"Many dwellings are single room units, with high occupancy rates. Each dwelling may be cohabited by multiple families and 5 and more persons may share a one-room unit, where the room is used for cooking, sleeping and living. Overcrowding is also seen near sources of drinking water, cleaning and sanitation where one toilet may serve dozens of families"

See this video about slum areas in India made by Hindustan Times.

"- As I stepped into the labyrinthine alleys of Dharavi, Mumbai's largest slum, I was acutely aware that this was no ordinary tourist destination. It wasn't about voyeuristic poverty tourism – it was about understanding the heartbeat of a thriving community that defies adversity.
Dharavi is often misunderstood as a place of misery. However, as I walked through its narrow lanes, I witnessed resilience, resourcefulness and an indomitable spirit. The people here are not victims – they are creators, entrepreneurs and artists", the Photographer says.

"- Dharavi isn't just a slum – it's a testament to human resilience, creativity and community bonds. As I left, I carried with me stories of hope and the unwavering spirit of Mumbai's unsung heroes. The slums I have visited in India are like cities in themselves, where daily life evolves through the day and as a photographer not only the people are interesting to photograph but also the wide variety of colors in plastic and the patterns of the roof tops are interesting subjects to photograph", the Photographer says again.

Read also:  Slum children of Dharavi

Slum children of Dharavi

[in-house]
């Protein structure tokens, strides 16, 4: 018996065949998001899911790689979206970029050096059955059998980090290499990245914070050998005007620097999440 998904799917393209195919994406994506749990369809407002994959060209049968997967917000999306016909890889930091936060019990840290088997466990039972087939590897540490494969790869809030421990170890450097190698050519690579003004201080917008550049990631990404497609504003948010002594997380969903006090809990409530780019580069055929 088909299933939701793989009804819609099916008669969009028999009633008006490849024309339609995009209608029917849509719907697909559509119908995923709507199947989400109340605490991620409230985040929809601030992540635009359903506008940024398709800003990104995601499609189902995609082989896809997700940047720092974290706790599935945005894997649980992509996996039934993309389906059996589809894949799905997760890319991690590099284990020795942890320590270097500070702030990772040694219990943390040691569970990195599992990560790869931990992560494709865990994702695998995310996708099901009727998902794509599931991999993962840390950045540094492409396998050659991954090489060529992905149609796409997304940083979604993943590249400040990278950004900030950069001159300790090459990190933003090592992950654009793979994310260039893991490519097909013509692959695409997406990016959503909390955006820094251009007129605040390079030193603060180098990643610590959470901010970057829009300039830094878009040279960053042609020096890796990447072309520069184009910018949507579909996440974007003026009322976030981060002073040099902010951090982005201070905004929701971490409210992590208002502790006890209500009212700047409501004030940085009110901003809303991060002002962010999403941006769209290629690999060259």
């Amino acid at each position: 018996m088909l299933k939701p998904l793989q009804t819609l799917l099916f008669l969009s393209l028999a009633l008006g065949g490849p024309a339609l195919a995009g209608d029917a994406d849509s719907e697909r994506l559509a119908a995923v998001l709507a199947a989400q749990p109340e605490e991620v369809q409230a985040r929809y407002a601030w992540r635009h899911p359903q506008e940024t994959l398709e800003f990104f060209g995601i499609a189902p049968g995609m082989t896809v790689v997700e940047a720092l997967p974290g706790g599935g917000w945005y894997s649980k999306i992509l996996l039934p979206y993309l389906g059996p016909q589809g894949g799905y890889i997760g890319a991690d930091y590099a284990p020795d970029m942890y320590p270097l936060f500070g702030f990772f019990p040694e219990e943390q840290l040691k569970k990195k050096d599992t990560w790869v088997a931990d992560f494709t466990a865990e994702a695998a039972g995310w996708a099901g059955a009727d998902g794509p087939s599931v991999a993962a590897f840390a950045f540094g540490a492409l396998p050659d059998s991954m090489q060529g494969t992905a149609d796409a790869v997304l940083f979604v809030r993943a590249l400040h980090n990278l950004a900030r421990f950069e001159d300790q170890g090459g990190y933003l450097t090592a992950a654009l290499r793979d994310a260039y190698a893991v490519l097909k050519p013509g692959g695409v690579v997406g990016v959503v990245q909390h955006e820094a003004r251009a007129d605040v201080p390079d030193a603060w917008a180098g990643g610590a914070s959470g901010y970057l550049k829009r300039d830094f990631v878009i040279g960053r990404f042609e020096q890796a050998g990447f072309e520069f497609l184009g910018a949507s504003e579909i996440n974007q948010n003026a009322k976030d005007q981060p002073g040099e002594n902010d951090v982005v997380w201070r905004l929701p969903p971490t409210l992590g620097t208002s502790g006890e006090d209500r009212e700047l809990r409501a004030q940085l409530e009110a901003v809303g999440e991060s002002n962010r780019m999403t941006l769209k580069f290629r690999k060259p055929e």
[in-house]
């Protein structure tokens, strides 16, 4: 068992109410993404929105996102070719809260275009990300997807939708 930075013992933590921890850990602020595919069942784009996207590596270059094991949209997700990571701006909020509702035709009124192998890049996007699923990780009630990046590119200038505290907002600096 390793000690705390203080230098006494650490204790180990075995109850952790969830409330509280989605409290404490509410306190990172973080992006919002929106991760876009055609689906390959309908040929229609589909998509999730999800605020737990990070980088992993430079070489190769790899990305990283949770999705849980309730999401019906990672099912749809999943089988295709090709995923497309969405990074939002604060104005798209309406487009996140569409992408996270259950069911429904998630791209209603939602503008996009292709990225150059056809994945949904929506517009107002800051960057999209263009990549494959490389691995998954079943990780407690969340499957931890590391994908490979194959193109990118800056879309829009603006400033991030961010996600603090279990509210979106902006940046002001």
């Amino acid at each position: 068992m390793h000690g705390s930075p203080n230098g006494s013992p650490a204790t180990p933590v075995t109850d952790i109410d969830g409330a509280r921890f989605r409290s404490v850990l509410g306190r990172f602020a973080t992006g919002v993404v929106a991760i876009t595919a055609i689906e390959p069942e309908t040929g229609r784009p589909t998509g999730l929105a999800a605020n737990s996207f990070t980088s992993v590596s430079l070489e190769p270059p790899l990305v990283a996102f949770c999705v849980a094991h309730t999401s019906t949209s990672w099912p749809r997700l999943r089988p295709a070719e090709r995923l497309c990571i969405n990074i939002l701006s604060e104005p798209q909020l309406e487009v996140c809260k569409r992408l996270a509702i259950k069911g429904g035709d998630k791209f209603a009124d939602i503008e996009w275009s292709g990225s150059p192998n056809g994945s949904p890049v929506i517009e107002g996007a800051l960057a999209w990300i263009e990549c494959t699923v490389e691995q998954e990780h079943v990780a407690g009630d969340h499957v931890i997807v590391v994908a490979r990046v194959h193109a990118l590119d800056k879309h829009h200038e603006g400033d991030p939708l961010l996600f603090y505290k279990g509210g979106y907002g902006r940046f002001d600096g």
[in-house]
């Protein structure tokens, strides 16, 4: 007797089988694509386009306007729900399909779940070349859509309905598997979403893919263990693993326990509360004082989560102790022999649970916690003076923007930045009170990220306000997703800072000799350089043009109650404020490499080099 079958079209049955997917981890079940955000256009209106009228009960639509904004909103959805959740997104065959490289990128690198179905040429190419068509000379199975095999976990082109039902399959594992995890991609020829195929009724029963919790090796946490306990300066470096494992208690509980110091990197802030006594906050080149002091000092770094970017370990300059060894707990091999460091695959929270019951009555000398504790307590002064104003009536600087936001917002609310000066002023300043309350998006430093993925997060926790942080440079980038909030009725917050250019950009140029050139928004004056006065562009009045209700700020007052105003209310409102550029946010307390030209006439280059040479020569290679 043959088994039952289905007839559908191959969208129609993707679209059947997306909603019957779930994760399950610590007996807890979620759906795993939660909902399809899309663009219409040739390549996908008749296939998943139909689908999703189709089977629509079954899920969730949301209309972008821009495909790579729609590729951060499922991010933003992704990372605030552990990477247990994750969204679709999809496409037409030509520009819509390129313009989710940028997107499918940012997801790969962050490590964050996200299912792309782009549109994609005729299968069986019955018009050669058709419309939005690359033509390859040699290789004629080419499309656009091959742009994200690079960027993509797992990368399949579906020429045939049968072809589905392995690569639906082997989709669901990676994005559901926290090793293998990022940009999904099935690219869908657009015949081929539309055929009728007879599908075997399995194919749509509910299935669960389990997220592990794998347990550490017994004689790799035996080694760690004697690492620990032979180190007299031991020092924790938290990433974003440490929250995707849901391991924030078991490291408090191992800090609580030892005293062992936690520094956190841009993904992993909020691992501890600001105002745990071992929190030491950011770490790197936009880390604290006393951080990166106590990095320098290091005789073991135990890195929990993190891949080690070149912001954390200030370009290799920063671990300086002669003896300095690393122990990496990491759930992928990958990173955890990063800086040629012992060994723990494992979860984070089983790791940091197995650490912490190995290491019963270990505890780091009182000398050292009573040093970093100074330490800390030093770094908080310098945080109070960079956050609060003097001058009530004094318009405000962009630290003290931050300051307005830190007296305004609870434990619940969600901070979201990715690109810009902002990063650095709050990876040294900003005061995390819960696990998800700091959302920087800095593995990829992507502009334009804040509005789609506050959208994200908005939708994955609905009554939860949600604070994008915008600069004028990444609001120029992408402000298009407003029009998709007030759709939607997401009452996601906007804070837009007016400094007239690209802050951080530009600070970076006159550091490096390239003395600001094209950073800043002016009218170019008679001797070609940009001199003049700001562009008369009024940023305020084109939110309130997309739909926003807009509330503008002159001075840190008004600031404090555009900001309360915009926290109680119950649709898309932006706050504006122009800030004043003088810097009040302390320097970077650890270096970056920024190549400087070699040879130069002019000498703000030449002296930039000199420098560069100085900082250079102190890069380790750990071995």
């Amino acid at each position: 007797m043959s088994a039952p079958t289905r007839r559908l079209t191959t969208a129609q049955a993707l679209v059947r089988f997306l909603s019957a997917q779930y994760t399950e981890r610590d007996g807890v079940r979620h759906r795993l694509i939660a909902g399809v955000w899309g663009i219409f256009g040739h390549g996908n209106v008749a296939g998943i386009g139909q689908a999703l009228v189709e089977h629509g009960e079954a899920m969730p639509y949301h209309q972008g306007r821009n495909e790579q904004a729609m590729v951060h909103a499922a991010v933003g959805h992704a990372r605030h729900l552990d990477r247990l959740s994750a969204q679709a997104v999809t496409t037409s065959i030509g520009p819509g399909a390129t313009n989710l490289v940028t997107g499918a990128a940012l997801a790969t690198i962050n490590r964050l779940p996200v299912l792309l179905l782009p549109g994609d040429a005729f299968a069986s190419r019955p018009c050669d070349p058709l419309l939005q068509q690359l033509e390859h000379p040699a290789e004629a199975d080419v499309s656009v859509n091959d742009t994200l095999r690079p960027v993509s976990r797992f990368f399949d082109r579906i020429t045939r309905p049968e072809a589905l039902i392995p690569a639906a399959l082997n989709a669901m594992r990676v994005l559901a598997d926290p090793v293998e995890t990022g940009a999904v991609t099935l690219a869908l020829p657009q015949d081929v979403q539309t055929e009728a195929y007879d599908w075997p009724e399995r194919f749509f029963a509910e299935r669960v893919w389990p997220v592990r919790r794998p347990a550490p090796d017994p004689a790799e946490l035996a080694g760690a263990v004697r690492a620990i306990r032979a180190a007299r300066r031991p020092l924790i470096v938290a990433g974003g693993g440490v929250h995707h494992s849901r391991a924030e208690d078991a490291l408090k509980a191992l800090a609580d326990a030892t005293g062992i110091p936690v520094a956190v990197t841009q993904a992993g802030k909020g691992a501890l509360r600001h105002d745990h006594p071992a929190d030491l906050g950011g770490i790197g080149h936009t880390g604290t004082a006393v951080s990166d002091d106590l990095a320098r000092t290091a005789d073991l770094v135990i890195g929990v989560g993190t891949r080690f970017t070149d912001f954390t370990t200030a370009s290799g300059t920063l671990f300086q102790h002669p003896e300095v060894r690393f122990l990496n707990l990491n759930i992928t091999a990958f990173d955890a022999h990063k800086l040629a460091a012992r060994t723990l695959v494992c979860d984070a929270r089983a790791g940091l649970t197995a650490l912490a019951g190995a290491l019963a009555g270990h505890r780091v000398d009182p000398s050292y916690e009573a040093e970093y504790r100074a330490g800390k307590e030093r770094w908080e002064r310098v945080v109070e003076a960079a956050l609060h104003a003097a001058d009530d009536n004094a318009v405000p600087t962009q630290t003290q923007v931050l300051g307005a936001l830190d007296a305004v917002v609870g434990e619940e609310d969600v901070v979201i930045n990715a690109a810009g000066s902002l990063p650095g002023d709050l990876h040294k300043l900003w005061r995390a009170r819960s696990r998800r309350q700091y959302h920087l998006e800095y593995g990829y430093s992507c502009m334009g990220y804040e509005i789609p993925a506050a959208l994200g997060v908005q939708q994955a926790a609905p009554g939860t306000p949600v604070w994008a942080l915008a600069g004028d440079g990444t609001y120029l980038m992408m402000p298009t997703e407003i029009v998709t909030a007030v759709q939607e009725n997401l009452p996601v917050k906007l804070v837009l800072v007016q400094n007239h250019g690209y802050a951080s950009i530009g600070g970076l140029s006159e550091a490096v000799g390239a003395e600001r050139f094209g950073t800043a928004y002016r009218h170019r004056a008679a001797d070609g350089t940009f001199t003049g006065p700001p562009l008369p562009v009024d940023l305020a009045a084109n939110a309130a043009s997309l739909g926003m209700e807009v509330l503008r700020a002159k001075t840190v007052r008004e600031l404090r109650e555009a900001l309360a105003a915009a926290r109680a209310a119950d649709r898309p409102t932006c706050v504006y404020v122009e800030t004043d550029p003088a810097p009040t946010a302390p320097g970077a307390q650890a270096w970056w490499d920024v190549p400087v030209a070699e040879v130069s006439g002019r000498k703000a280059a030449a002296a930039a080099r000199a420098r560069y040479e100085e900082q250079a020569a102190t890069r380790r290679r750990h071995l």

Read also:  Slum children of Dharavi

More archive stories

India is a land full of stories. On every street, on every corner and in the many places in India, life is rushing by you as a photographer with millions of stories to be told. In the archive story above, you hopefully had a readable insight in the story that was behind the photo of a slum area in Mumbai. On this website of Kristian Bertel | Photography you can find numerous travel pictures from the photographer. Stories and moments that tell the travel stories of how the photographer captured the specific scene that you see in the picture. The photographer's images have a story behind them, images that all are taken from around India throughout his photo journeys. The archive stories delve into Kristian's personal archive to reveal never-before-seen, including portraits and landscapes beautifully produced snapshots from various travel assignments. The archive is so-far organized into photo stories, this one included, each brought to life by narrative text and full-color photos. Together, these fascinating stories tell a story about the life in India. India, the motherland to many people around the world, a land of unforgetable travel moments. The archive takes viewers on a spectacular visual journey through some of the most stunning photographs to be found in the photographer's archive collection. The photographer culled the images to reflect the many variations on the universal theme of beauty and everyday life in India. By adding these back stories the photographer's work might immensely enhanced the understanding of the photographs.